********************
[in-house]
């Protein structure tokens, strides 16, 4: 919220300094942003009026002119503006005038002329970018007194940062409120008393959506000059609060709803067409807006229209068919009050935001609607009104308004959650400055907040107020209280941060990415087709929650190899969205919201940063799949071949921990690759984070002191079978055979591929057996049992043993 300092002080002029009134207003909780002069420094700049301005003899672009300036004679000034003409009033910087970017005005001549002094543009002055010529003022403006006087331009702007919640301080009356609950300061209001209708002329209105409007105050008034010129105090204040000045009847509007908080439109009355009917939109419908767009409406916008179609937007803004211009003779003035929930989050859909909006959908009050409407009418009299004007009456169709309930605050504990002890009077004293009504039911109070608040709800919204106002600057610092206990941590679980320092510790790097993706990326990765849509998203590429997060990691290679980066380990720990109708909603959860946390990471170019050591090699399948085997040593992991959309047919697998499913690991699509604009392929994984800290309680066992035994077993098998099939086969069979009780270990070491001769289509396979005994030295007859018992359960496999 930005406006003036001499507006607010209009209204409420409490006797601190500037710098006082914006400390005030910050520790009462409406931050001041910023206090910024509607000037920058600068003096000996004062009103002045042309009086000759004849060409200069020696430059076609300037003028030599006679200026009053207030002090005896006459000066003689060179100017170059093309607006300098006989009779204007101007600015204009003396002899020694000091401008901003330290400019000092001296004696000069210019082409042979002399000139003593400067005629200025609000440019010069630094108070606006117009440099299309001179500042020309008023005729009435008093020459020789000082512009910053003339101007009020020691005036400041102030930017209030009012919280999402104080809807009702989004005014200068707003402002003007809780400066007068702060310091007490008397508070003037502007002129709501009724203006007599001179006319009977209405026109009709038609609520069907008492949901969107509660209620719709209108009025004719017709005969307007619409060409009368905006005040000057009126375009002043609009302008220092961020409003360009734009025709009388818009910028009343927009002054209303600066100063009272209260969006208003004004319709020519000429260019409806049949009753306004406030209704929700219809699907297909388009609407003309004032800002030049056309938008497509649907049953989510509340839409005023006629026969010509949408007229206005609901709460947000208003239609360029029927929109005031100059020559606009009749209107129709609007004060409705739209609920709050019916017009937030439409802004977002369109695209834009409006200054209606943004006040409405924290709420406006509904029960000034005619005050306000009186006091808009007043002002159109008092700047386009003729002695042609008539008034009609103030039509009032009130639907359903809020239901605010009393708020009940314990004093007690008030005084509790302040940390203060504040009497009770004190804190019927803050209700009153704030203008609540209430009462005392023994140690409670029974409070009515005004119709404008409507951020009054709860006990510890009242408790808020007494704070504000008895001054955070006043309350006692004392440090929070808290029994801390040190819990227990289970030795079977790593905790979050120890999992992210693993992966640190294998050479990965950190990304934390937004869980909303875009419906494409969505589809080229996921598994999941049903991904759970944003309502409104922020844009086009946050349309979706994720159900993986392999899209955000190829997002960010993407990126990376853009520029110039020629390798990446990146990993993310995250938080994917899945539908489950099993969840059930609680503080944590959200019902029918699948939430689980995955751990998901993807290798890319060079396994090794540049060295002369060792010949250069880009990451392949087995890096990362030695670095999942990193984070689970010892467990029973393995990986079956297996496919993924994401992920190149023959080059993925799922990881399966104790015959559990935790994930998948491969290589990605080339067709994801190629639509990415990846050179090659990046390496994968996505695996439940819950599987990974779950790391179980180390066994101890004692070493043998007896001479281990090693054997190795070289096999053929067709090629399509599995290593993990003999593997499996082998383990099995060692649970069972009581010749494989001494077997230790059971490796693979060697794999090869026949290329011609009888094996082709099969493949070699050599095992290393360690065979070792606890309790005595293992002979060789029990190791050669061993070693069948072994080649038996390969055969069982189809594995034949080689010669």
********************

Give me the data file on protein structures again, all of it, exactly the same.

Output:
[in-house]
């Protein structure tokens, strides 16, 4: 919220300094942003009026002119503006005038002329970018007194940062409120008393959506000059609060709803067409807006229209068919009050935001609607009104308004959650400055907040107020209280941060990415087709929650190899969205919201940063799949071949921990690759984070002191079978055979591929057996049992043993 300092002080002029009134207003909780002069420094700049301005003899672009300036004679000034003409009033910087970017005005001549002094543009002055010529003022403006006087331009702007919640301080009356609950300061209001209708002329209105409007105050008034010129105090204040000045009847509007908080439109009355009917939109419908767009409406916008179609937007803004211009003779003035929930989050859909909006959908009050409407009418009299004007009456169709309930605050504990002890009077004293009504039911109070608040709800919204106002600057610092206990941590679980320092510790790097993706990326990765849509998203590429997060990691290679980066380990720990109708909603959860946390990471170019050591090699399948085997040593992991959309047919697998499913690991699509604009392929994984800290309680066992035994077993098998099939086969069979009780270990070491001769289509396979005994030295007859018992359960496999 930005406006003036001499507006607010209009209204409420409490006797601190500037710098006082914006400390005030910050520790009462409406931050001041910023206090910024509607000037920058600068003096000996004062009103002045042309009086000759004849060409200069020696430059076609300037003028030599006679200026009053207030002090005896006459000066003689060179100017170059093309607006300098006989009779204007101007600015204009003396002899020694000091401008901003330290400019000092001296004696000069210019082409042979002399000139003593400067005629200025609000440019010069630094108070606006117009440099299309001179500042020309008023005729009435008093020459020789000082512009910053003339101007009020020691005036400041102030930017209030009012919280999402104080809807009702989004005014200068707003402002003007809780400066007068702060310091007490008397508070003037502007002129709501009724203006007599001179006319009977209405026109009709038609609520069907008492949901969107509660209620719709209108009025004719017709005969307007619409060409009368905006005040000057009126375009002043609009302008220092961020409003360009734009025709009388818009910028009343927009002054209303600066100063009272209260969006208003004004319709020519000429260019409806049949009753306004406030209704929700219809699907297909388009609407003309004032800002030049056309938008497509649907049953989510509340839409005023006629026969010509949408007229206005609901709460947000208003239609360029029927929109005031100059020559606009009749209107129709609007004060409705739209609920709050019916017009937030439409802004977002369109695209834009409006200054209606943004006040409405924290709420406006509904029960000034005619005050306000009186006091808009007043002002159109008092700047386009003729002695042609008539008034009609103030039509009032009130639907359903809020239901605010009393708020009940314990004093007690008030005084509790302040940390203060504040009497009770004190804190019927803050209700009153704030203008609540209430009462005392023994140690409670029974409070009515005004119709404008409507951020009054709860006990510890009242408790808020007494704070504000008895001054955070006043309350006692004392440090929070808290029994801390040190819990227990289970030795079977790593905790979050120890999992992210693993992966640190294998050479990965950190990304934390937004869980909303875009419906494409969505589809080229996921598994999941049903991904759970944003309502409104922020844009086009946050349309979706994720159900993986392999899209955000190829997002960010993407990126990376853009520029110039020629390798990446990146990993993310995250938080994917899945539908489950099993969840059930609680503080944590959200019902029918699948939430689980995955751990998901993807290798890319060079396994090794540049060295002369060792010949250069880009990451392949087995890096990362030695670095999942990193984070689970010892467990029973393995990986079956297996496919993924994401992920190149023959080059993925799922990881399966104790015959559990935790994930998948491969290589990605080339067709994801190629639509990415990846050179090659990046390496994968996505695996439940819950599987990974779950790391179980180390066994101890004692070493043998007896001479281990090693054997190795070289096999053929067709090629399509599995290593993990003999593997499996082998383990099995060692649970069972009581010749494989001494077997230790059971490796693979060697794999090869026949290329011609009888094996082709099969493949070699050599095992290393360690065979070792606890309790005595293992002979060789029990190791050669061993070693069948072994080649038996390969055969069982189809594995034949080689010669």